But their case is extremely flawed and was poorly presented in the opening hearings at the ICJ on Thursday.
To begin with, there is a certain hierarchy to international criminal law which goes from basic war crimes to crimes against humanity, up to the ultimate crime of genocide. So why jump straight to the highest crime which is hardest to prove?
Well, it just so happens that war crimes and crimes against humanity are generally both dealt with by the International Criminal Court, also seated in The Hague, and Israel is one of many countries that have yet to sign on to that court’s founding treaty – the Rome Statute.
Meanwhile, Israel has signed the Genocide Convention and since it is an international treaty, any disputes arising under it between UN member states can be brought before the International Court of Justice for adjudication. That is why South Africa went straight for the highest crime of genocide, and it is why Israel had little choice but to accept the court’s jurisdiction and will now show up on Friday with a strong legal team to defend itself.
Even though the International Court of Justice tends to be more a political body than a truly impartial court, Israel should make a good showing due to the poor case made by South Africa and the strength of its own case.
South Africa claimed Israel is committing genocide in Gaza due to: the high civilian death toll; the extensive damage the IDF is causing; the lack of aid relief to civilians in Gaza; the restrictions on fuel; and) the harsh rhetoric of Israeli leaders against Palestinians.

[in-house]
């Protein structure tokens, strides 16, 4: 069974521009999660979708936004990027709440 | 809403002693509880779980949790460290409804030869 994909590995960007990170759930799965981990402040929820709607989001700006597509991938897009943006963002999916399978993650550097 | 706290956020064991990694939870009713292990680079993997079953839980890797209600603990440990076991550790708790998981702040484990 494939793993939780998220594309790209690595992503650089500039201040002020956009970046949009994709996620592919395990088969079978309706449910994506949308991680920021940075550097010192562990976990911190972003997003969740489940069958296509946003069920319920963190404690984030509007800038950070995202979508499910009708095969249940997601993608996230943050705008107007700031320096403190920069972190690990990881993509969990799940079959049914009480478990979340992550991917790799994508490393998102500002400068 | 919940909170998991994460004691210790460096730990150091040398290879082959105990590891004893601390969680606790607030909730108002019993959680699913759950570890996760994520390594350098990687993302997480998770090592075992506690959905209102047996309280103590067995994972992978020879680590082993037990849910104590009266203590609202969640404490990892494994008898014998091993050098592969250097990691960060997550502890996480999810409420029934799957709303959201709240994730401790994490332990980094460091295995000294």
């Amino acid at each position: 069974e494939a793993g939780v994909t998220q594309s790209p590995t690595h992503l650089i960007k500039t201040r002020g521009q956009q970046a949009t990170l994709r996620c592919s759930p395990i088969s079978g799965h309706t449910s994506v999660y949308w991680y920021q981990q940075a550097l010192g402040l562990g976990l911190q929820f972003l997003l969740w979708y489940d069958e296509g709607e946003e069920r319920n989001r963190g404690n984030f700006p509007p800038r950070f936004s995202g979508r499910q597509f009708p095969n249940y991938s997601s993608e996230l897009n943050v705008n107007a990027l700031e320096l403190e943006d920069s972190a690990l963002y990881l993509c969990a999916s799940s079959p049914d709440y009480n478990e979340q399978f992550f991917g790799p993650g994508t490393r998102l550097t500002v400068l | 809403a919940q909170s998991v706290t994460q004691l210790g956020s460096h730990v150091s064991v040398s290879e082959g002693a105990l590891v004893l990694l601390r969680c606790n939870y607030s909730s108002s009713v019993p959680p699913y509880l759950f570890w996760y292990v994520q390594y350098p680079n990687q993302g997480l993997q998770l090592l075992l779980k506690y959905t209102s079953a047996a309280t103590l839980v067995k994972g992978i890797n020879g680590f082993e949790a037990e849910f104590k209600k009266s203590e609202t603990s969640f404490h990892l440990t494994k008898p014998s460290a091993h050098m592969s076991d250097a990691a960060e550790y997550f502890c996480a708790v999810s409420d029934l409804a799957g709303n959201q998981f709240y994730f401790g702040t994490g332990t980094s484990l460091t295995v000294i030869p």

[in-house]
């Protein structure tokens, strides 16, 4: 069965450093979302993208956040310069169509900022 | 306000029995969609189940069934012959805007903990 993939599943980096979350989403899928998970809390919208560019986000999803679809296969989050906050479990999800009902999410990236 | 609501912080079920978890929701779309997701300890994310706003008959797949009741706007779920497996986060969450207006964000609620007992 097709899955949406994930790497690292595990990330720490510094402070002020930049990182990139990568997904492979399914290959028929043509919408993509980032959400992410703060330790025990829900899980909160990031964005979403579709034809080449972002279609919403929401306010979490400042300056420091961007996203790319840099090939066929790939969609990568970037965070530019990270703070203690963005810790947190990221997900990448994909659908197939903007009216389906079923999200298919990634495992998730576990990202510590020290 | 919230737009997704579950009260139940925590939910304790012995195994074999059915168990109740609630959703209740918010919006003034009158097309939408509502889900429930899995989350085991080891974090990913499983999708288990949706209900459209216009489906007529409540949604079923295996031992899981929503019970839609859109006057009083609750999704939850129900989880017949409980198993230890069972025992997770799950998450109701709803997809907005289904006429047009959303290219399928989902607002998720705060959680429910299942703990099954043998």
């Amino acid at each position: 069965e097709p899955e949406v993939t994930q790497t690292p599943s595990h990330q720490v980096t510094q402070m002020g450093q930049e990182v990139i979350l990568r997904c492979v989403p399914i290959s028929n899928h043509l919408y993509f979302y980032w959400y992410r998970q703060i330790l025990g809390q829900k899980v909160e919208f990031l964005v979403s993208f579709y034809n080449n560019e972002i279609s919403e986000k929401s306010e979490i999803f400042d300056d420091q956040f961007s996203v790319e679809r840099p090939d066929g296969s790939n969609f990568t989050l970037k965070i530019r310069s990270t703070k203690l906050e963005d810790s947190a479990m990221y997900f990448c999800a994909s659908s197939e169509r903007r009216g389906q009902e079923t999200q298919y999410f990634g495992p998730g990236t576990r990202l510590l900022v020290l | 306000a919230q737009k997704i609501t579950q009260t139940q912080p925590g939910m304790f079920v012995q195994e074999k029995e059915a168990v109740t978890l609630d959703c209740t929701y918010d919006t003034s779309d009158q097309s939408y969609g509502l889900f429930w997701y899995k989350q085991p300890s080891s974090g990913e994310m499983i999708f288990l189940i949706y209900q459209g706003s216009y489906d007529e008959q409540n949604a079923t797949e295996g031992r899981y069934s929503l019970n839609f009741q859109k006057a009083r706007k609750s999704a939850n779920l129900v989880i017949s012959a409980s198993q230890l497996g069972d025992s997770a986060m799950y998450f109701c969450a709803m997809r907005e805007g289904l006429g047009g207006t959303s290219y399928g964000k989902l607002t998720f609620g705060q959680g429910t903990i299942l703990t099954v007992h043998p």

These charges can all be easily refuted by Israel, although the hostile remarks against Palestinians will take some finessing.
What really stands out, however, is all the hugely important facts which the South Africa team failed to mention.
Not one word about the Hamas terrorist invasion of October 7.
Nothing about the brutal murders, rapes, mutilations and beheadings by Hamas.
They left out the 240+ hostages taken back into Gaza, with more than half still being cruelly held in harsh conditions almost 100 days later.
They ignored the way Hamas deliberately uses Gazan civilians as human shields, and places weapons and rocket launchers in schools, mosques and hospitals.
They were silent about all the extraordinary measures the IDF has taken to protect civilians in Gaza, such as the millions of phone calls and dropped leaflets warning them to flee the area due to impending military operations.
They forgot to talk about the hundreds of aid trucks being allowed into Gaza every week, as well as the fuel – even though denying fuel to an enemy is not a war crime.
Perhaps most telling of all, the South Africa team dared not speak about Hamas’s own genocidal, jihadist agenda, which is openly spelled out in its founding charter as a sacred Islamic duty to eradicate the Jews both in Israel and worldwide.
So, there is plenty for Israel to fill in to give the court a clearer picture and proper context for recent events in Gaza. Still, the panel of justices could already be stacked against Israel, and we may see some sort of novel ruling that demands Israel stop certain actions which would ease the pressure on Hamas. But if the court does its job right, South Africa’s shameful legal manoeuvre will backfire, and all these endless, inverted accusations of genocide against Israel will hopefully start to lose their steam worldwide.